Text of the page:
It seems I like my beer the same way I like my men – tall, dark, and a little bit older.
Everything gets better with age does it not? Well, I guess bananas don’t, but that’s besides the point. Aging your beer can allow it a little more time to mature and develop a more refined flavor. If you’re going to age your beer, it’s important to know that not all beers will age well. Also, not everyone will want to age their beers, some like them young and fresh off of the line. Don’t worry, I’m still talking about beer…I think. Luckily, Dogfish Head did a lot of the leg work for us regarding aging beer and offer some great analogies since I can’t seem to stop thinking about Mr. Clooney while writing this post. Here are my favorite 3 tips from Dogfish, but feel free to real the entire post which is linked below.
1. A little experimentation goes a long way.
Taste, of course, is subjective, and the things that happen inside a bottle of beer are more alchemy than exact science. If you’re curious about how a beer ages, buy a few bottles, drink one fresh, and stash the rest. Try another six months down the road.
Do you like the direction the beer is taking? Are the flavors you liked the first time around becoming more pronounced, or are they fading away? If you’re happy with the evolution, try another in six months and ask yourself the same questions. If you’re not happy, grab a few friends and finish off the bunch.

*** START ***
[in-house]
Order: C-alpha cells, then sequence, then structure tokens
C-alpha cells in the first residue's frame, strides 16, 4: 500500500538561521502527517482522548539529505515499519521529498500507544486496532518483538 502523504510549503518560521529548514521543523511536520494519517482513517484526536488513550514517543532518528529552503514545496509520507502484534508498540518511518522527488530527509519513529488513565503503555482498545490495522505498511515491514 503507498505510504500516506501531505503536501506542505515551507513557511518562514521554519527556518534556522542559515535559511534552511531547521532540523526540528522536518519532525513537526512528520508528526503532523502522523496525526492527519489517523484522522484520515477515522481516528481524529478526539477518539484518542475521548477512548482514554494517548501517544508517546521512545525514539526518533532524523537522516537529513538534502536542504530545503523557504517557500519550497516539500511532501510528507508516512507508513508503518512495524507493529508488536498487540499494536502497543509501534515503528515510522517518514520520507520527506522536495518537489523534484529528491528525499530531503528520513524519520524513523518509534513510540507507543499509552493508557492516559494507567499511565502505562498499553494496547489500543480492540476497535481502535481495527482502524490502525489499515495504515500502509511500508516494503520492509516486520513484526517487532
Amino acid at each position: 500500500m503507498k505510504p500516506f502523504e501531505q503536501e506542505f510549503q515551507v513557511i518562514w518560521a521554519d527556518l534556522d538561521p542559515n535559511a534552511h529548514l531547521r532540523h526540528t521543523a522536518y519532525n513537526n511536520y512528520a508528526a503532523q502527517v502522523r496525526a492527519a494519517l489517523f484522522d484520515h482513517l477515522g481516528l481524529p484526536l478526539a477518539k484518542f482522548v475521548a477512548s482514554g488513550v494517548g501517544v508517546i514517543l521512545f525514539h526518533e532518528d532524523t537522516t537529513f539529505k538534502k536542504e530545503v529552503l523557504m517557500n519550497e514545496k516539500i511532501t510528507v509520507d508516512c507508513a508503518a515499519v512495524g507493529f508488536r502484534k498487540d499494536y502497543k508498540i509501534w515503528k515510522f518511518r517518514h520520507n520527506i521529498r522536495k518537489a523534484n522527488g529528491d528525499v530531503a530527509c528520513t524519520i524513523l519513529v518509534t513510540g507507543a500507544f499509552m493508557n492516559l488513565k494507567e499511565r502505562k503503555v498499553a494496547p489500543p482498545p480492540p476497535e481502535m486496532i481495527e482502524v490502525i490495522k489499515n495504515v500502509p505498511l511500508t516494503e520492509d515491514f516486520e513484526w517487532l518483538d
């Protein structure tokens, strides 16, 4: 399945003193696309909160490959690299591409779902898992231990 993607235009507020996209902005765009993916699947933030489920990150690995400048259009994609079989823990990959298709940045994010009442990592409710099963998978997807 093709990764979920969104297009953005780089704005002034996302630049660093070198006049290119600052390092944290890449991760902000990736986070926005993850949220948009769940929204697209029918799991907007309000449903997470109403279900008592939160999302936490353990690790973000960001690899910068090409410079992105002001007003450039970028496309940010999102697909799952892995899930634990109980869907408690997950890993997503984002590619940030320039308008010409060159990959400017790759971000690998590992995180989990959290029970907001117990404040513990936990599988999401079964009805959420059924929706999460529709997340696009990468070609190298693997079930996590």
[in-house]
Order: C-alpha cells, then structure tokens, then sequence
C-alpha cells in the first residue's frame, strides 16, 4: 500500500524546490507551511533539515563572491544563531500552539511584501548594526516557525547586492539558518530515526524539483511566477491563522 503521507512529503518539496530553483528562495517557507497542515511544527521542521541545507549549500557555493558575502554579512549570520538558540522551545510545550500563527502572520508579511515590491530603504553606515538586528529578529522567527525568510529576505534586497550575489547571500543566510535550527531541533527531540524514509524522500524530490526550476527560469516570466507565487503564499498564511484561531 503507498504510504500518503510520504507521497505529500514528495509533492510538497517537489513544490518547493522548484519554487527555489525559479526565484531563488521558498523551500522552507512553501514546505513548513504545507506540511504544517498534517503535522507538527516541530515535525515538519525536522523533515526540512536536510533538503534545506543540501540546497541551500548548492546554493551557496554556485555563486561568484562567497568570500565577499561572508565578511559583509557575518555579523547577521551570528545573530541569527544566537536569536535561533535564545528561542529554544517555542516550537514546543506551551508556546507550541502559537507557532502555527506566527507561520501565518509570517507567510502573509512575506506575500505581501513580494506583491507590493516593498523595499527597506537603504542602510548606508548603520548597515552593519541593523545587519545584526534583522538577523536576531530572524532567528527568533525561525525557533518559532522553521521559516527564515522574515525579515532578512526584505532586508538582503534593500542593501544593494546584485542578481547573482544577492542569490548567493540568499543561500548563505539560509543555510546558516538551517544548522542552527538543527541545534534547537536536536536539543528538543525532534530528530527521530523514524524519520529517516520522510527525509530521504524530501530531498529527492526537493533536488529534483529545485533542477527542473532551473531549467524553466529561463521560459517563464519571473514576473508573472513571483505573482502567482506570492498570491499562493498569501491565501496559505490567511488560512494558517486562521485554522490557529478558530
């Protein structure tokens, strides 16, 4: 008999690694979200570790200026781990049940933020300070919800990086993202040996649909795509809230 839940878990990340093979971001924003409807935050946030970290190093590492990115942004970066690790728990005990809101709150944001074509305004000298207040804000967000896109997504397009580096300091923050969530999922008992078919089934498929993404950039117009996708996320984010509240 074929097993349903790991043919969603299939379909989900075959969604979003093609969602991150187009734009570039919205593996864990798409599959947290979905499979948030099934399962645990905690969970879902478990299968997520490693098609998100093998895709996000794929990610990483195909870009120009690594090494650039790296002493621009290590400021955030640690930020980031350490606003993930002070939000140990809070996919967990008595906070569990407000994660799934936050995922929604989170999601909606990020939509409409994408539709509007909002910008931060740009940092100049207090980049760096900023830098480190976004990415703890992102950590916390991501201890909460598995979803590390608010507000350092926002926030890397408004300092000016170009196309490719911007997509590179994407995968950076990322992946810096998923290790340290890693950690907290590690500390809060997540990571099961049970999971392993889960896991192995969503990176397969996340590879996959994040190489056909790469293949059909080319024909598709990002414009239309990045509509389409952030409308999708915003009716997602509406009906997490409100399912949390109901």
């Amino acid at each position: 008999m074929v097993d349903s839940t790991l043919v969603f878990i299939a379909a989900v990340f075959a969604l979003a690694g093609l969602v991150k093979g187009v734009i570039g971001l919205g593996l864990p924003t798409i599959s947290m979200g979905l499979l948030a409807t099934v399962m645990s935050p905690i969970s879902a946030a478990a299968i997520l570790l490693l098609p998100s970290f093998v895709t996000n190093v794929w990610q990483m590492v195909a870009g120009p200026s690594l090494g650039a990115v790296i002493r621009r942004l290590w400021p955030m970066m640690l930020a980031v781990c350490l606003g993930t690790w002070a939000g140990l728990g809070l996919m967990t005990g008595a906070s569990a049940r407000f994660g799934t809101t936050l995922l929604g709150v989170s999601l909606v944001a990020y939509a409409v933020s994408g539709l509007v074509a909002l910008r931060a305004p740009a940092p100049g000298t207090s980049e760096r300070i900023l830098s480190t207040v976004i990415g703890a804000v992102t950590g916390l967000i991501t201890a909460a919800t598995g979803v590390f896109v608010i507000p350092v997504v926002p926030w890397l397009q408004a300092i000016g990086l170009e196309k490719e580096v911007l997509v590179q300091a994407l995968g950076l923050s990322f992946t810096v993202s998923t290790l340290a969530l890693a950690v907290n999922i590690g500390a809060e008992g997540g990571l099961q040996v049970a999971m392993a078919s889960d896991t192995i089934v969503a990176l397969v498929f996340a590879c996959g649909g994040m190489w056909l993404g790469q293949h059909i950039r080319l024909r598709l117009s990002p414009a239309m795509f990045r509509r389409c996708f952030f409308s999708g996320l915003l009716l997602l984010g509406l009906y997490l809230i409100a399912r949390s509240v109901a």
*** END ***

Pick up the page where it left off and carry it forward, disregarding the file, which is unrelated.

2. Don’t underestimate fresh.
Depending on the beer you age, you’ll notice some flavors fading into the background and others becoming more pronounced. Several things influence those changes, but the main driver is oxygen.
“There’s always very slow oxidation,” says Rebecca. “If you’re a really good brewer and you’ve worked hard to get the oxygen out, then your beer will age very gracefully and slowly. If you haven’t spent the time and the effort to get the oxygen out at the time of packaging, then you lose those beautiful flavors very rapidly.”
Hops – whether bitter, floral or citrusy – fade with time, so IPAs and other hop-forward beers aren’t great candidates for aging. That said, Dogfish Head 120 Minute IPA only gets better with age. A year or two on the holy grail for hopheads brings out deliciously sweet sherry and marmalade notes. (See – we told you there are no hard-and-fast rules!)
Seasonals, which often take advantage of freshly harvested ingredients, and fruit beers are usually best young, as well.
“Beers like Black & Blue, Red & White and Festina Peche have these incredible fruit additions,” Rebecca says, “and we want those bright notes to come forward.”
3. High-alcohol beers tend to age better.
While there are exceptions, we recommend aging beers that clock in at 10% ABV and up.
“Typically,” says Rebecca, “there’s some protection in high-alcohol beers and in beers that have big, dark malt like Palo Santo and World Wide Stout. Often, those beers are so flavorful and complex that some amount of age starts to take off the sharper edges and you get a real velvety finish.”
Even lower-alcohol beers with a malt-heavy profile will age better. A year-old Indian Brown Ale, for example, will fare better than a year-old 60 Minute IPA.
“They’re very similar in alcohol,” says Dogfish Quality Control Technician Ryan Mazur. “But the darker, roastier beers have a little more defense in terms of shelf life.”
I can’t wait to drink my 2006 World Wide Stout! Read more here: 5 things you should know about aging beer | Dogfish Head Craft Brewed Ales.